Enough of the tangent about why I went to Ohio State (go Bucks!) … when I left KC, I didn’t expect to return but 2 years later, I ended up getting hired by Elrick & Lavidge to join their brand new Kansas City office.  And who did I end up working with in their new office?  Well, my main clients were Hallmark, Sprint and American Century (plus a few others) before moving onto Intertec Publishing, The Kansas City Star, Decision Insight and back to The Kansas City Star. 

With most of my life in Kansas City and a large portion of my career (over 10 years) at The Kansas City Star, this city has really become a part of me.  Not only do I love it for its BBQ, Jazz, Fountains, Steaks, and sports (I was 2 months old when the Chiefs won the Super Bowl but I keep hoping for a repeat) but there are some great people here (including my family) plus it’s fun to look into all of the statistics about this town.  Depending on your perspective, Kansas City has 33 counties (DMA or Designated Market Area which is the TV market) or 15 counties (CBSA or Core Based Statistical Area which is a government defiintion) or 10 counties (Arbitron / radio) or even 5 counties (Circulation NDM or Newspaper Designated Market where the majority of the newspaper’s copies are sold which is Johnson and Wyandotte on the Kansas side of the state line and Jackson, Clay and Platte in Missouri) so if there’s some information you would like to know about Kansas City (or elsewhere in the Midwest) just let me know.

So, that’s a quick overview of who I am and what I do.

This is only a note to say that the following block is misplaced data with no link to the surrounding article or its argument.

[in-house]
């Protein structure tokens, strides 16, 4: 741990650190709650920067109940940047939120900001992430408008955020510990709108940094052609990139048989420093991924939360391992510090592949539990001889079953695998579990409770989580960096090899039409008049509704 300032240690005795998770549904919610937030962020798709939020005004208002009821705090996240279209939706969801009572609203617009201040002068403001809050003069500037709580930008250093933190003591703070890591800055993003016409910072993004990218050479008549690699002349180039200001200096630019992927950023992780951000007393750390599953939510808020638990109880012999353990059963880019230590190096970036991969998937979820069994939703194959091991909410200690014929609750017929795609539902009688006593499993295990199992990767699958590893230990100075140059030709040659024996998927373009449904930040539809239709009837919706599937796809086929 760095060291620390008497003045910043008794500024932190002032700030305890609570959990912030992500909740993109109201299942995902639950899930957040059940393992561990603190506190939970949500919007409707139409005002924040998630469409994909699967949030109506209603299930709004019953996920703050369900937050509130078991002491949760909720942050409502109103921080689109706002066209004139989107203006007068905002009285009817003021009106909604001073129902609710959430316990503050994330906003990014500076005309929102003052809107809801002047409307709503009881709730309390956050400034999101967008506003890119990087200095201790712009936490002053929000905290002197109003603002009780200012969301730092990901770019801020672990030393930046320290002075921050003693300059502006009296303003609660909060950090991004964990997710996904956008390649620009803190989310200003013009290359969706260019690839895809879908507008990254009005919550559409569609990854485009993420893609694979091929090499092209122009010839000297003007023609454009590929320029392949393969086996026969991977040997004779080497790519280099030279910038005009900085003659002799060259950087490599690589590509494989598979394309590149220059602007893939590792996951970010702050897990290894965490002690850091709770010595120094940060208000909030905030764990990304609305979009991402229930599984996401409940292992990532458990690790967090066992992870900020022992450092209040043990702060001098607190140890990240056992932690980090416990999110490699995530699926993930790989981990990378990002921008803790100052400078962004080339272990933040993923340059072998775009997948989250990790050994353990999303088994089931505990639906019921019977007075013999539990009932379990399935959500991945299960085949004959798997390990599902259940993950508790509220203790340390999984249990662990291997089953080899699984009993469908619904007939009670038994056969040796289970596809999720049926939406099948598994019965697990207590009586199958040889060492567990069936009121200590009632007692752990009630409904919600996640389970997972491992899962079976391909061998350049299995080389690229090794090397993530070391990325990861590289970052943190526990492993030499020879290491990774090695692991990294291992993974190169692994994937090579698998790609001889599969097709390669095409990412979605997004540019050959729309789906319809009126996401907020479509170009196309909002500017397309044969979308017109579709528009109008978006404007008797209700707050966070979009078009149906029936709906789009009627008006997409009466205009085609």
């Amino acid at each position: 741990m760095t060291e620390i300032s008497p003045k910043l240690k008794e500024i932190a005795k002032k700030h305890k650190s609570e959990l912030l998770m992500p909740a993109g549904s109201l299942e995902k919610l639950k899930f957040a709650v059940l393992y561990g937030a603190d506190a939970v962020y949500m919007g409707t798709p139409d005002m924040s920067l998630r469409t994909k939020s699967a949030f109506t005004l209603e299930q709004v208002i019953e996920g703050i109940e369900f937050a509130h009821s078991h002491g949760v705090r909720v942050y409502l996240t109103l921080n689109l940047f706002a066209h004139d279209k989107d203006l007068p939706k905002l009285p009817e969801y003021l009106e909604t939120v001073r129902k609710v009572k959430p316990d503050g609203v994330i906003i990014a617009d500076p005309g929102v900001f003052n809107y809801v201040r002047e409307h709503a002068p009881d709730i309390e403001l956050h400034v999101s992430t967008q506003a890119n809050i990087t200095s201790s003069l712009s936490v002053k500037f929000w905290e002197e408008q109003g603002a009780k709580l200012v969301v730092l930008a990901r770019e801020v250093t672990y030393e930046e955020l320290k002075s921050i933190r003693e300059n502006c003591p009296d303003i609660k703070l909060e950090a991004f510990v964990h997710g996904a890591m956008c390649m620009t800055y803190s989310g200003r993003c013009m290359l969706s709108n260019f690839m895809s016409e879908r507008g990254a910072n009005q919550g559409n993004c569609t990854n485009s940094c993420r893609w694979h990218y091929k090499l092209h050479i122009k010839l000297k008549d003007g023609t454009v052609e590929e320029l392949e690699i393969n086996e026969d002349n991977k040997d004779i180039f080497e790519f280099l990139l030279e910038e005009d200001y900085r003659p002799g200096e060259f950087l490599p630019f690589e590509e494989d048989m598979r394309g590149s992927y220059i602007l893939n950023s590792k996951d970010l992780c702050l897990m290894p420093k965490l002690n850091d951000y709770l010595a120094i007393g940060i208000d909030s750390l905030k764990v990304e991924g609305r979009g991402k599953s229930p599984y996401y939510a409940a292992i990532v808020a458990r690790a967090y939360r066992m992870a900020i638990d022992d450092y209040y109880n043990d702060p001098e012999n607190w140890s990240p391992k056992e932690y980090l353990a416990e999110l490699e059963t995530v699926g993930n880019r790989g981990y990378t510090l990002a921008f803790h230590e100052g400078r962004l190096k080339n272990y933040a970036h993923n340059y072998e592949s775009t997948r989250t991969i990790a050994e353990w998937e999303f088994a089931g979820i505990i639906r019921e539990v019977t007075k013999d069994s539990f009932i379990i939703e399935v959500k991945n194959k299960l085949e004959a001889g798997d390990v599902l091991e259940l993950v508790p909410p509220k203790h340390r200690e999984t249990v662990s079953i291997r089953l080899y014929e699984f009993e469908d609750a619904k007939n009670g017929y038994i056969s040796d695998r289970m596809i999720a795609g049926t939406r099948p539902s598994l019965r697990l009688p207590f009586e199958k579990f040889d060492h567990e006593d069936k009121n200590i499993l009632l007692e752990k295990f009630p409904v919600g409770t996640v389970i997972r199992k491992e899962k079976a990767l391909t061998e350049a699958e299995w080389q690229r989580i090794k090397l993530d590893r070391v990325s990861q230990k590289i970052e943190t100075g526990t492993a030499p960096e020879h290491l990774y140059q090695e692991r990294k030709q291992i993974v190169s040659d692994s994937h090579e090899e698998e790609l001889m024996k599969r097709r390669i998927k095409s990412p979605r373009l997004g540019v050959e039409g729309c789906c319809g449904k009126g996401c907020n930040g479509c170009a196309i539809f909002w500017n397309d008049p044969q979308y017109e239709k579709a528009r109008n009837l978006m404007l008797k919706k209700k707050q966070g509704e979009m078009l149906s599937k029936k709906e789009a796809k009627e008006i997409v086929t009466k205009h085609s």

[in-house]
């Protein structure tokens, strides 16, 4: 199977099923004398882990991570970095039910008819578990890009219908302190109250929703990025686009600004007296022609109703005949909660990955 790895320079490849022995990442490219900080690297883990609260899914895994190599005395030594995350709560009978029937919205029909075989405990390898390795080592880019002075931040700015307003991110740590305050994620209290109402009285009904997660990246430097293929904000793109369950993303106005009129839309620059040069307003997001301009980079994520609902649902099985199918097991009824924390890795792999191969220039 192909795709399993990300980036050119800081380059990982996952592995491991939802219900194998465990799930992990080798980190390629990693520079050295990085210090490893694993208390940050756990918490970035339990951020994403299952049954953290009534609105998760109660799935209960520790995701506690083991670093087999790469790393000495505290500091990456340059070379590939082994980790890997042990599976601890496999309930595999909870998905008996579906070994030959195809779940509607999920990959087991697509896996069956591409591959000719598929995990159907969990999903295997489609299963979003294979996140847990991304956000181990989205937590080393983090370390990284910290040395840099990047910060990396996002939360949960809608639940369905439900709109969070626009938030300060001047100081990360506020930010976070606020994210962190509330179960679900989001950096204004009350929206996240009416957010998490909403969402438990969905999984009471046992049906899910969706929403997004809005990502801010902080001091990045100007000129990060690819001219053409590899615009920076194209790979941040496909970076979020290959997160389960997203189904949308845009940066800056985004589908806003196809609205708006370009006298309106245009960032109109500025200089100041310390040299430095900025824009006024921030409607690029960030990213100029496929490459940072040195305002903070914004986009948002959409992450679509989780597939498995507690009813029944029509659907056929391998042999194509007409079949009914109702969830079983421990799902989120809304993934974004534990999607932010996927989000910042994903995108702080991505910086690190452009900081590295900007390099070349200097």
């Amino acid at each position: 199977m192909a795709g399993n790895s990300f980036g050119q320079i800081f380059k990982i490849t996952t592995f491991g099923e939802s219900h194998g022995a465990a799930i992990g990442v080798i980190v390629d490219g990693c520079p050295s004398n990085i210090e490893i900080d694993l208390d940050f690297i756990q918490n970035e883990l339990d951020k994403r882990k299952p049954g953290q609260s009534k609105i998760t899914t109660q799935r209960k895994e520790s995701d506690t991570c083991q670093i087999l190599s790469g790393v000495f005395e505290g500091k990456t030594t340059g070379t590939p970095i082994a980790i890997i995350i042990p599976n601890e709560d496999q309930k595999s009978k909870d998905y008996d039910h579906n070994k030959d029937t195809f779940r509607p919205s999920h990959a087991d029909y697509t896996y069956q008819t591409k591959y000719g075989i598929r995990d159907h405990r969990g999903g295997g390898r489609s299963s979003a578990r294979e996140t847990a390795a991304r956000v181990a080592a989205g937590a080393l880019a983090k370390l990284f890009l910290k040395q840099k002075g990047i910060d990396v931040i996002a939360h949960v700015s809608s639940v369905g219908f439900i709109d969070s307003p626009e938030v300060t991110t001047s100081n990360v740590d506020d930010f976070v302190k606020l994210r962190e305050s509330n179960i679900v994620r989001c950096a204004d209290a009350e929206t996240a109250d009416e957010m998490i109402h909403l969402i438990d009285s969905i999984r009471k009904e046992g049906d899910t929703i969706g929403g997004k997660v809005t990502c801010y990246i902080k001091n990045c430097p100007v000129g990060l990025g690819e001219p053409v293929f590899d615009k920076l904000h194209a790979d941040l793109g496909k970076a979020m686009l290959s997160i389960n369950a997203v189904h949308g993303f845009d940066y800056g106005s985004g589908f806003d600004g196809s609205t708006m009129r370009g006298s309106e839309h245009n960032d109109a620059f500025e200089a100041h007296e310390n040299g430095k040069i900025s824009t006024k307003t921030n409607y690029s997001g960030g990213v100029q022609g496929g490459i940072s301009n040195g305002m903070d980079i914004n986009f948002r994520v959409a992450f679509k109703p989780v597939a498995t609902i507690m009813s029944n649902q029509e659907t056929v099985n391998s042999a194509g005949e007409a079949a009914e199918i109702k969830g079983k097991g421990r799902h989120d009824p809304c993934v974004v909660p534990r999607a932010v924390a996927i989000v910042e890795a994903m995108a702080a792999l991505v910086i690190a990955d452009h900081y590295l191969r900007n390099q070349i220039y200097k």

• Marketing
  • Analytics
  • Research
  • Kansas City

I’ve also benefitted greatly from speaking with some great minds outside of my company.  I try to seek out people that can help me learn more about Marketing, Analytics, Research and even Kansas City.  My interaction with them hopefully helps them as much (or more) as they have helped me.   And those interactions take place in a variety of setttings. 

Some of the greatest people I know are those that I’ve met through involvement with charitable organizations although that’s not why I’m involved with those groups.  I love getting involved in the community and helping people.  In fact, an earlier draft of this blog was going to be about the MARCH through your career and look at Charities and Helping others; however MARCH didn’t sound as clever to me as MARK and besides I end up using my marketing skills in those organizations so it all works out anyway.

How has your career changed through the years?  Post a comment (either here at Word Press or through Social Media on my Facebook, Twitter or LinkedIn pages) and let me know how your path has evolved or if you strongly agree or disagree with anything I’ve said today.